Two homeless Native men and one homeless Native woman in their 40s described an APD attack on a friend, who is also homeless. According to all three, oﬃcers dragged their fiend into an alley where he was beaten. They did it “because he’s homeless and Native. And they continue to do it.” explained the woman. The interviewer asked if APD harassed them. “Yeah, [the police] cut up our IDs and social security cards.” They described frequently receiving citations for loitering. “They come up and give us a ticket for loitering. We go to court but can’t pay and we end up getting a warrant. We go to jail and get out in the morning.” They described this as a pattern that happened frequently.
Nearly every Native person interviewed de-scribed APD’s use of racial slurs, such as “dirty Indian.” They described encounters that began with APD oﬃcers telling them to “go back to the reservation.” One Native man reported: “I was walking on the street and [a cop] was following me. I’d go down the alley and he’d follow me. ‘Why don’t you go back to the rez. You’re not welcome here in Albuquerque,’ he told me.”
A homeless Jicarilla Apache man pointed to the ground. “This is ours, our land,” he said. “And the cops they’ll say things like ‘Why do you want to bring the reservation our way?’” ABQJustice investigators asked how often harassment is also violent. “It’s usually,” he said. He showed wrists covered in scabbed-over wounds he said were from handcuﬀs. He pulled oﬀ his sunglasses. One eye was red and swollen. “They maced me in this eye. They walked up to me from behind and maced me like this,” he said, as he put his hand inches from the interviewer’s eyes to show how it was done. “How common is this? Does this happen to everyone?” “Yes,” he said. “They handcuﬀ you and then they beat you and then they take you to the hospital and say something like ‘we found him this way.’”
A young Native women was reluctant to talk to investigators but ﬁnally described an incident that happened in the fall of 2014. “Tis cop just drove up on me, got out and slammed my head into the pavement. Ten he just got in his car and drove away.” She was walking with a friend who described a constant pattern of harassment. “We’ll be waiting at the bus stop and cops will pull up and tell us to keep moving or they’ll arrest us for loitering.”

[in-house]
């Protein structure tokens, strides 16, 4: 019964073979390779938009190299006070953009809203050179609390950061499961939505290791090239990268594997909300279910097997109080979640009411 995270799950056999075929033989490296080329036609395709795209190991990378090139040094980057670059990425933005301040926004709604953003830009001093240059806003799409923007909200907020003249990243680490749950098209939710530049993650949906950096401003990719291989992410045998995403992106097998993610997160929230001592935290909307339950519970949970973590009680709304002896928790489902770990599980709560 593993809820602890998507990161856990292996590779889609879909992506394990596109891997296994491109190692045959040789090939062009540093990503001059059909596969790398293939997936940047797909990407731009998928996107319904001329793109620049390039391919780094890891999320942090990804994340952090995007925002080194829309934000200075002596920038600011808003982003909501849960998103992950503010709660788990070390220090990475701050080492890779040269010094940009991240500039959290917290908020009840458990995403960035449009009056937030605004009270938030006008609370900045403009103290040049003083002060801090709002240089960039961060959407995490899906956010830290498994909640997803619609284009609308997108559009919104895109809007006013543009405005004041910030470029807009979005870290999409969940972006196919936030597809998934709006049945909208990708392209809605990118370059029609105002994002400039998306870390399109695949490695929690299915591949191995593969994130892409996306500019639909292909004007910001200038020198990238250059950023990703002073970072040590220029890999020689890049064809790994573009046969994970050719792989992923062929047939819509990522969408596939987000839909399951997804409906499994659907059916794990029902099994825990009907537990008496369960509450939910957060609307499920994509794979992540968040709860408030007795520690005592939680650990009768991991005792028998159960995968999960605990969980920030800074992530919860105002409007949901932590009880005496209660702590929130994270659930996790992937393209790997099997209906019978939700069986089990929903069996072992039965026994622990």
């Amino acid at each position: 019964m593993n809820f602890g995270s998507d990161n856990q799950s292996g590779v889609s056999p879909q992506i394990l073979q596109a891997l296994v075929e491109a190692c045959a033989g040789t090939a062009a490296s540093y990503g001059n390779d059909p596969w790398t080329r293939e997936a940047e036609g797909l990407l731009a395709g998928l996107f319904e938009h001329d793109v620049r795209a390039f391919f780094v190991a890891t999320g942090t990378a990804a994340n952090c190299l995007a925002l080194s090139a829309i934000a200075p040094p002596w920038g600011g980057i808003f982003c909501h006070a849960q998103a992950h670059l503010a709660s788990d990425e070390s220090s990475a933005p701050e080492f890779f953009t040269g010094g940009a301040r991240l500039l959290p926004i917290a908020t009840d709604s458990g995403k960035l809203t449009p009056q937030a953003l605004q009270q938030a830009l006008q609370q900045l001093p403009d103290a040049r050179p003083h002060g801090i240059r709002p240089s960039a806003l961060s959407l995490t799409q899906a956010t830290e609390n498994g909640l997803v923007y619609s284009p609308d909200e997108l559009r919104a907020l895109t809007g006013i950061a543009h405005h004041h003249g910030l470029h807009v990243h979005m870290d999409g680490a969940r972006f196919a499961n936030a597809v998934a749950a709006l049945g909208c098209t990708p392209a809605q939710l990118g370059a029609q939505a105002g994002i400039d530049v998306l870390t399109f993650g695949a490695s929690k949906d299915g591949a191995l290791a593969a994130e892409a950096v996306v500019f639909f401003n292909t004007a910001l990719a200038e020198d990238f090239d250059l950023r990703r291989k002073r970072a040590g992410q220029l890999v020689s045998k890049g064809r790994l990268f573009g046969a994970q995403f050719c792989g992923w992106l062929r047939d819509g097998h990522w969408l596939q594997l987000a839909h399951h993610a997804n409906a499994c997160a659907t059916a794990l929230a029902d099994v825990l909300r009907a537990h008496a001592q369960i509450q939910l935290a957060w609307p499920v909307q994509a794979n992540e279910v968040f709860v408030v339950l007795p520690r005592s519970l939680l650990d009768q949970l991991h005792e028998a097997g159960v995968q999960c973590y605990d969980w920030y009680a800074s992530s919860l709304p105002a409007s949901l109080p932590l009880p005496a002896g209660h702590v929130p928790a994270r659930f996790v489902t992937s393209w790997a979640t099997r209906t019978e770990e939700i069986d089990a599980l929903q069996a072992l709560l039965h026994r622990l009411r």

Father Francis Quintana of the Blessed Oscar Romero Catholic Community offered a statement about the excessive, brutal, and unjustifed force (often terminal) of the APD, and plea to them to stop it.
Melanie Yazzie from the Red Nation and member of the Diné nation testified that “The problem is colonization. Taking and stealing by force is a fundamental aspect of how all of this relates to Natives.” Indeed it is.
One would have hoped that the People’s Tribunal had been covered by some mainstream media, but at least the UNM newspaper, The Daily Lobo did. Via Jonathan Baca:
“Los Jardines Institute member Richard Moore, who has been an outspoken activist against APD violence for close to 50 years, presented this historical overview to the tribunal.
“The militarization of APD and the police forces have a long history. It’s not been recent over the last four or five years,” Moore said. “There’s some real historical pieces there that go along with this — brutality, harassment — that needs to be added to this whole story to make it a complete picture. In order to understand where we’re going, we ought to understand where we’re coming from.”
“Today was not the beginning, it’s not the end, but it’s a continuation of what needs to be done,” he said.
Correia said the ultimate goal is to build a large group of supporters, and then bring a more refined report to local government agencies.
“The city administration — Mayor Berry, City Administrator Rob Perry — have demonstrated no interest whatsoever in this issue,” he said. “They’re ultimately responsible because they can hire and fire the police chief.”
Perhaps more media will pick up the great story on their efforts. Activists pushing back against police brutality and abject murder nationwide need to know of the tribunal and the report. If you;re able to spread the word, please do so.
Related News and Opinions:
‘Killer Cops in Madison; “Most Liberal City”, by Paul Gottinger
‘Depravity at the Highest Level: Obama Prepares the Boil from Selma’ – PART II and Black Code Alert, by Dr. Marsha Cole
“God gave Noah the rainbow sign. No more water, the fire next time!” — The Fire Next Time, James Baldwin
‘NYPD says cops won’t be sanctioned for altering Wikipedia entries’, RT.com